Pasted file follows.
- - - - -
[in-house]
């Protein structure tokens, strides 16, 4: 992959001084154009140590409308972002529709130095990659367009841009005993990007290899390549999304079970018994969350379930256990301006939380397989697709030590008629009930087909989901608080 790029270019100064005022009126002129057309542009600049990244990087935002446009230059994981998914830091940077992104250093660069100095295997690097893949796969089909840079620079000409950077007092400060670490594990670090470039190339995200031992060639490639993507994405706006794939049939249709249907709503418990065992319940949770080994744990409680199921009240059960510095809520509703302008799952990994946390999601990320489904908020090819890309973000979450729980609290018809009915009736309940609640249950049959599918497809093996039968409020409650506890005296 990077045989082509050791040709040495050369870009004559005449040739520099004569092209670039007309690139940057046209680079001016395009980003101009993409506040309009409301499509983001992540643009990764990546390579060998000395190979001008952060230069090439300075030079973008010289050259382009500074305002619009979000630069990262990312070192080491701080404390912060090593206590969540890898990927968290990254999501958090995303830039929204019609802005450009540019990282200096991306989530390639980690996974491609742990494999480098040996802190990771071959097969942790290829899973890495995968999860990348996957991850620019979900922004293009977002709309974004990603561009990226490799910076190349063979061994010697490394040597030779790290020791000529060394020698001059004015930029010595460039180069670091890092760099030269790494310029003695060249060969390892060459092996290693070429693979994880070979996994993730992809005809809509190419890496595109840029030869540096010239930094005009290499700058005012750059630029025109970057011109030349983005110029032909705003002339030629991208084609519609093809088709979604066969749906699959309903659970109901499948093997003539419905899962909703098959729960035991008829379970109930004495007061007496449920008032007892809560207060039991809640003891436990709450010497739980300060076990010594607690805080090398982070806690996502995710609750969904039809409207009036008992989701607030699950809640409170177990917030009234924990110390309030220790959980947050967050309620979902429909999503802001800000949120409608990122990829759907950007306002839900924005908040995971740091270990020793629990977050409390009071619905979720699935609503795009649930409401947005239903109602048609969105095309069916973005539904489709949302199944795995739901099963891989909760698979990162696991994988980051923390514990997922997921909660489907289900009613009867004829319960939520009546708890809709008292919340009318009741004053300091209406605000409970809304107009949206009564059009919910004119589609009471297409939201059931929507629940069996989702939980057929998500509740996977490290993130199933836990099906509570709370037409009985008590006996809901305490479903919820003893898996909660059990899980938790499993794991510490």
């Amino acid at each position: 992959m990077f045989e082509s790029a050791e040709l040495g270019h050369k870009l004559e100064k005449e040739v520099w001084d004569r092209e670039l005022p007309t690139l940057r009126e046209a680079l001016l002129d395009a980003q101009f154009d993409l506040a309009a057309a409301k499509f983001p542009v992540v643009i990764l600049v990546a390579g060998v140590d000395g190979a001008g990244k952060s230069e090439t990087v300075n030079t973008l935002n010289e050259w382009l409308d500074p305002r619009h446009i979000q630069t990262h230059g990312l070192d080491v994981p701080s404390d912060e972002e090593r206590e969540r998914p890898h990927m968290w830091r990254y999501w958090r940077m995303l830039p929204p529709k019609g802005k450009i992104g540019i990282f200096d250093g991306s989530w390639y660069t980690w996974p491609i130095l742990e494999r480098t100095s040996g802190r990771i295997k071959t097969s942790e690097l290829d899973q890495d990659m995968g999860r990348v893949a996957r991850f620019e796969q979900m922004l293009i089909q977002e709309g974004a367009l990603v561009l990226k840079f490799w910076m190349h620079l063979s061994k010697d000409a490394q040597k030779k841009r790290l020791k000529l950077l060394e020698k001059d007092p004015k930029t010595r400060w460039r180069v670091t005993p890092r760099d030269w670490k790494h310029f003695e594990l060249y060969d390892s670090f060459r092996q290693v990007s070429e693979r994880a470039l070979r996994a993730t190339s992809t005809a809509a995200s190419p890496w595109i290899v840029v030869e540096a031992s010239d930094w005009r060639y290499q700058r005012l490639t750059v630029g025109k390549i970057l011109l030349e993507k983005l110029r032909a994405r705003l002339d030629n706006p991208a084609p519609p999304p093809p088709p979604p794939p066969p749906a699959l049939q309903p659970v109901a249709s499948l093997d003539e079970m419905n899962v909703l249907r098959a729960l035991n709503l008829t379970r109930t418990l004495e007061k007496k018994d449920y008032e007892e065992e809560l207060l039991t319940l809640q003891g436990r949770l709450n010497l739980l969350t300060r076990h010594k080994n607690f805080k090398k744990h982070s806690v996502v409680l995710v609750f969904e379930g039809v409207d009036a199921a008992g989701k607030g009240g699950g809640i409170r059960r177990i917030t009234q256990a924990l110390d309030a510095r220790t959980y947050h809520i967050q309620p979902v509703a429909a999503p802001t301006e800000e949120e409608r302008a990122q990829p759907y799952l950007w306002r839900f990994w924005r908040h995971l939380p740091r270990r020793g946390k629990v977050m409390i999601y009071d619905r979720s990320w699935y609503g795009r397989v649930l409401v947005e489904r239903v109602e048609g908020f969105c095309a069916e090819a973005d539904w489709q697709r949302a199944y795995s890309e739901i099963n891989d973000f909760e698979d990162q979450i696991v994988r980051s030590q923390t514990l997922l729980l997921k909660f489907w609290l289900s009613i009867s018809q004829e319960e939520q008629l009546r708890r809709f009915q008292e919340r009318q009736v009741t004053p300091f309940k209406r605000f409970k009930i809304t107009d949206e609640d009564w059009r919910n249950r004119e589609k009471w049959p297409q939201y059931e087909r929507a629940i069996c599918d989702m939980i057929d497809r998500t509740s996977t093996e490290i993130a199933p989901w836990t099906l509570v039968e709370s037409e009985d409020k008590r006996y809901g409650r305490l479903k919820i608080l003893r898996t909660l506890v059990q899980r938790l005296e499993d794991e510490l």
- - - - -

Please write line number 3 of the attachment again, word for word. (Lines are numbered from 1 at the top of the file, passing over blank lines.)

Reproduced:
């Amino acid at each position: 992959m990077f045989e082509s790029a050791e040709l040495g270019h050369k870009l004559e100064k005449e040739v520099w001084d004569r092209e670039l005022p007309t690139l940057r009126e046209a680079l001016l002129d395009a980003q101009f154009d993409l506040a309009a057309a409301k499509f983001p542009v992540v643009i990764l600049v990546a390579g060998v140590d000395g190979a001008g990244k952060s230069e090439t990087v300075n030079t973008l935002n010289e050259w382009l409308d500074p305002r619009h446009i979000q630069t990262h230059g990312l070192d080491v994981p701080s404390d912060e972002e090593r206590e969540r998914p890898h990927m968290w830091r990254y999501w958090r940077m995303l830039p929204p529709k019609g802005k450009i992104g540019i990282f200096d250093g991306s989530w390639y660069t980690w996974p491609i130095l742990e494999r480098t100095s040996g802190r990771i295997k071959t097969s942790e690097l290829d899973q890495d990659m995968g999860r990348v893949a996957r991850f620019e796969q979900m922004l293009i089909q977002e709309g974004a367009l990603v561009l990226k840079f490799w910076m190349h620079l063979s061994k010697d000409a490394q040597k030779k841009r790290l020791k000529l950077l060394e020698k001059d007092p004015k930029t010595r400060w460039r180069v670091t005993p890092r760099d030269w670490k790494h310029f003695e594990l060249y060969d390892s670090f060459r092996q290693v990007s070429e693979r994880a470039l070979r996994a993730t190339s992809t005809a809509a995200s190419p890496w595109i290899v840029v030869e540096a031992s010239d930094w005009r060639y290499q700058r005012l490639t750059v630029g025109k390549i970057l011109l030349e993507k983005l110029r032909a994405r705003l002339d030629n706006p991208a084609p519609p999304p093809p088709p979604p794939p066969p749906a699959l049939q309903p659970v109901a249709s499948l093997d003539e079970m419905n899962v909703l249907r098959a729960l035991n709503l008829t379970r109930t418990l004495e007061k007496k018994d449920y008032e007892e065992e809560l207060l039991t319940l809640q003891g436990r949770l709450n010497l739980l969350t300060r076990h010594k080994n607690f805080k090398k744990h982070s806690v996502v409680l995710v609750f969904e379930g039809v409207d009036a199921a008992g989701k607030g009240g699950g809640i409170r059960r177990i917030t009234q256990a924990l110390d309030a510095r220790t959980y947050h809520i967050q309620p979902v509703a429909a999503p802001t301006e800000e949120e409608r302008a990122q990829p759907y799952l950007w306002r839900f990994w924005r908040h995971l939380p740091r270990r020793g946390k629990v977050m409390i999601y009071d619905r979720s990320w699935y609503g795009r397989v649930l409401v947005e489904r239903v109602e048609g908020f969105c095309a069916e090819a973005d539904w489709q697709r949302a199944y795995s890309e739901i099963n891989d973000f909760e698979d990162q979450i696991v994988r980051s030590q923390t514990l997922l729980l997921k909660f489907w609290l289900s009613i009867s018809q004829e319960e939520q008629l009546r708890r809709f009915q008292e919340r009318q009736v009741t004053p300091f309940k209406r605000f409970k009930i809304t107009d949206e609640d009564w059009r919910n249950r004119e589609k009471w049959p297409q939201y059931e087909r929507a629940i069996c599918d989702m939980i057929d497809r998500t509740s996977t093996e490290i993130a199933p989901w836990t099906l509570v039968e709370s037409e009985d409020k008590r006996y809901g409650r305490l479903k919820i608080l003893r898996t909660l506890v059990q899980r938790l005296e499993d794991e510490l």